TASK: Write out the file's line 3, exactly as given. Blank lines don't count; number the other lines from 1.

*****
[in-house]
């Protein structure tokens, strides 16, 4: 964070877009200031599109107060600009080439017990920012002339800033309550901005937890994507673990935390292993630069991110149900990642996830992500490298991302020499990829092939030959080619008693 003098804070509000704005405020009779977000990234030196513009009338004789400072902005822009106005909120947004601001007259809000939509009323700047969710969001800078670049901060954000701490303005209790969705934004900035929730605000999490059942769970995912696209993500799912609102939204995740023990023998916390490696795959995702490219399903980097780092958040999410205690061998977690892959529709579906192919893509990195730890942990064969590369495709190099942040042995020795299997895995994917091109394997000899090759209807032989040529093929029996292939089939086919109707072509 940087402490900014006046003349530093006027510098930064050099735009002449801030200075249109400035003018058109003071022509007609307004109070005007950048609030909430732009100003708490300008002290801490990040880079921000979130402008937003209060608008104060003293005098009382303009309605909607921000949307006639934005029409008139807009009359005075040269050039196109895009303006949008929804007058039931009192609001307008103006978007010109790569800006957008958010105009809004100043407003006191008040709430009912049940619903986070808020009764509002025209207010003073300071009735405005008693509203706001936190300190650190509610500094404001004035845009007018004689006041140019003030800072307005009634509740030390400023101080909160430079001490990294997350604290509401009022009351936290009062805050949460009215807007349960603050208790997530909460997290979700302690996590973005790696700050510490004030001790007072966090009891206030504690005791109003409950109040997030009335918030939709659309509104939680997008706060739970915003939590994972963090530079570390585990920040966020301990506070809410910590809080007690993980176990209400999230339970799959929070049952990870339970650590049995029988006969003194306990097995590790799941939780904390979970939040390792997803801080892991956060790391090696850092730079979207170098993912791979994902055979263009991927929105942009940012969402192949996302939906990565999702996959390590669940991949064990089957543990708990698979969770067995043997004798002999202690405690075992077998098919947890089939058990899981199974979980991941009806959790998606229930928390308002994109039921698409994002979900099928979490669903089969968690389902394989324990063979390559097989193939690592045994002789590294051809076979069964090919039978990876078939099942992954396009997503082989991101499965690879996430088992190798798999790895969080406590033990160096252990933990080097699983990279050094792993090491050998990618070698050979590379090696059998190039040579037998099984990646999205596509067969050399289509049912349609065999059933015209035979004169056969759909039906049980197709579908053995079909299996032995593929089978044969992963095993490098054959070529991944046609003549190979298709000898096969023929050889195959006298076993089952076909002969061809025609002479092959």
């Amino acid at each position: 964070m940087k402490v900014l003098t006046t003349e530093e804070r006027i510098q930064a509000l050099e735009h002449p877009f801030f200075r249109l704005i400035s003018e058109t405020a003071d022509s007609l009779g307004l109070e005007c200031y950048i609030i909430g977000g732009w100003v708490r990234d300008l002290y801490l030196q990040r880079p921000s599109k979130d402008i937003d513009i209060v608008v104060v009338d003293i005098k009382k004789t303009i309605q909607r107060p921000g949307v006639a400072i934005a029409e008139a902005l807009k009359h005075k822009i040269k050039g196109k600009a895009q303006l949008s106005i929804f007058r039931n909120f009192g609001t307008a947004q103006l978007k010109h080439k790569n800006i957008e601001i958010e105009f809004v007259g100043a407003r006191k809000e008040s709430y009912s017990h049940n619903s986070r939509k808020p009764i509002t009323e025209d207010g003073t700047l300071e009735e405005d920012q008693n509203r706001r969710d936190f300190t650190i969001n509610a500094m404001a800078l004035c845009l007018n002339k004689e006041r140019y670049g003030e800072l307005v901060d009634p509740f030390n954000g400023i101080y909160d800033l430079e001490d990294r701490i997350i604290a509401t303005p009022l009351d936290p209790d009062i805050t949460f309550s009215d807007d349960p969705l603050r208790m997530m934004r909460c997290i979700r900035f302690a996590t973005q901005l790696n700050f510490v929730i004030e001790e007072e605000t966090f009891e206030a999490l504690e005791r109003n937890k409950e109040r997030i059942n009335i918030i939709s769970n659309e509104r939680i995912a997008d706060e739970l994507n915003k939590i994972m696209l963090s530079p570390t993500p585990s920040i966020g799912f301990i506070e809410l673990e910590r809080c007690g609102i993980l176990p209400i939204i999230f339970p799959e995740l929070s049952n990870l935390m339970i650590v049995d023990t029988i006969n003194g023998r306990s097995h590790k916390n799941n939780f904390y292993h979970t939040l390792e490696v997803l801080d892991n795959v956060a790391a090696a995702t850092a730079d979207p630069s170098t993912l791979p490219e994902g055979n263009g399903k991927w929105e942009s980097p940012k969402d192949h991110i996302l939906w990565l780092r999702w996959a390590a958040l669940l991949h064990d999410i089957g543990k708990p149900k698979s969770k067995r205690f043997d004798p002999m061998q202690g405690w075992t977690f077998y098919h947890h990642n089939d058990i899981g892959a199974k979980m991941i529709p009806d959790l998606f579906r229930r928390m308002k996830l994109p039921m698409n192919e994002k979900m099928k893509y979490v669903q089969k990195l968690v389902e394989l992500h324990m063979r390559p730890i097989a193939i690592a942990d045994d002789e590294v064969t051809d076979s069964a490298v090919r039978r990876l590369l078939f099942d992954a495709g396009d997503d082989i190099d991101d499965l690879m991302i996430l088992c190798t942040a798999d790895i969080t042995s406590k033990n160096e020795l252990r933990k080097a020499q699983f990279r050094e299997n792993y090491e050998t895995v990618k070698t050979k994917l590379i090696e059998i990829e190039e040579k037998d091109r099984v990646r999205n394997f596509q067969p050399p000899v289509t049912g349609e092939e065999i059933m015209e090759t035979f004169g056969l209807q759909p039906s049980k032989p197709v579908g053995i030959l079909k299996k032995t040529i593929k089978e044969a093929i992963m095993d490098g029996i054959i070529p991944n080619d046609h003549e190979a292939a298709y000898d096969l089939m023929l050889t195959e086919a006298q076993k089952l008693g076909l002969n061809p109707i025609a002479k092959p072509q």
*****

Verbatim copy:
């Amino acid at each position: 964070m940087k402490v900014l003098t006046t003349e530093e804070r006027i510098q930064a509000l050099e735009h002449p877009f801030f200075r249109l704005i400035s003018e058109t405020a003071d022509s007609l009779g307004l109070e005007c200031y950048i609030i909430g977000g732009w100003v708490r990234d300008l002290y801490l030196q990040r880079p921000s599109k979130d402008i937003d513009i209060v608008v104060v009338d003293i005098k009382k004789t303009i309605q909607r107060p921000g949307v006639a400072i934005a029409e008139a902005l807009k009359h005075k822009i040269k050039g196109k600009a895009q303006l949008s106005i929804f007058r039931n909120f009192g609001t307008a947004q103006l978007k010109h080439k790569n800006i957008e601001i958010e105009f809004v007259g100043a407003r006191k809000e008040s709430y009912s017990h049940n619903s986070r939509k808020p009764i509002t009323e025209d207010g003073t700047l300071e009735e405005d920012q008693n509203r706001r969710d936190f300190t650190i969001n509610a500094m404001a800078l004035c845009l007018n002339k004689e006041r140019y670049g003030e800072l307005v901060d009634p509740f030390n954000g400023i101080y909160d800033l430079e001490d990294r701490i997350i604290a509401t303005p009022l009351d936290p209790d009062i805050t949460f309550s009215d807007d349960p969705l603050r208790m997530m934004r909460c997290i979700r900035f302690a996590t973005q901005l790696n700050f510490v929730i004030e001790e007072e605000t966090f009891e206030a999490l504690e005791r109003n937890k409950e109040r997030i059942n009335i918030i939709s769970n659309e509104r939680i995912a997008d706060e739970l994507n915003k939590i994972m696209l963090s530079p570390t993500p585990s920040i966020g799912f301990i506070e809410l673990e910590r809080c007690g609102i993980l176990p209400i939204i999230f339970p799959e995740l929070s049952n990870l935390m339970i650590v049995d023990t029988i006969n003194g023998r306990s097995h590790k916390n799941n939780f904390y292993h979970t939040l390792e490696v997803l801080d892991n795959v956060a790391a090696a995702t850092a730079d979207p630069s170098t993912l791979p490219e994902g055979n263009g399903k991927w929105e942009s980097p940012k969402d192949h991110i996302l939906w990565l780092r999702w996959a390590a958040l669940l991949h064990d999410i089957g543990k708990p149900k698979s969770k067995r205690f043997d004798p002999m061998q202690g405690w075992t977690f077998y098919h947890h990642n089939d058990i899981g892959a199974k979980m991941i529709p009806d959790l998606f579906r229930r928390m308002k996830l994109p039921m698409n192919e994002k979900m099928k893509y979490v669903q089969k990195l968690v389902e394989l992500h324990m063979r390559p730890i097989a193939i690592a942990d045994d002789e590294v064969t051809d076979s069964a490298v090919r039978r990876l590369l078939f099942d992954a495709g396009d997503d082989i190099d991101d499965l690879m991302i996430l088992c190798t942040a798999d790895i969080t042995s406590k033990n160096e020795l252990r933990k080097a020499q699983f990279r050094e299997n792993y090491e050998t895995v990618k070698t050979k994917l590379i090696e059998i990829e190039e040579k037998d091109r099984v990646r999205n394997f596509q067969p050399p000899v289509t049912g349609e092939e065999i059933m015209e090759t035979f004169g056969l209807q759909p039906s049980k032989p197709v579908g053995i030959l079909k299996k032995t040529i593929k089978e044969a093929i992963m095993d490098g029996i054959i070529p991944n080619d046609h003549e190979a292939a298709y000898d096969l089939m023929l050889t195959e086919a006298q076993k089952l008693g076909l002969n061809p109707i025609a002479k092959p072509q």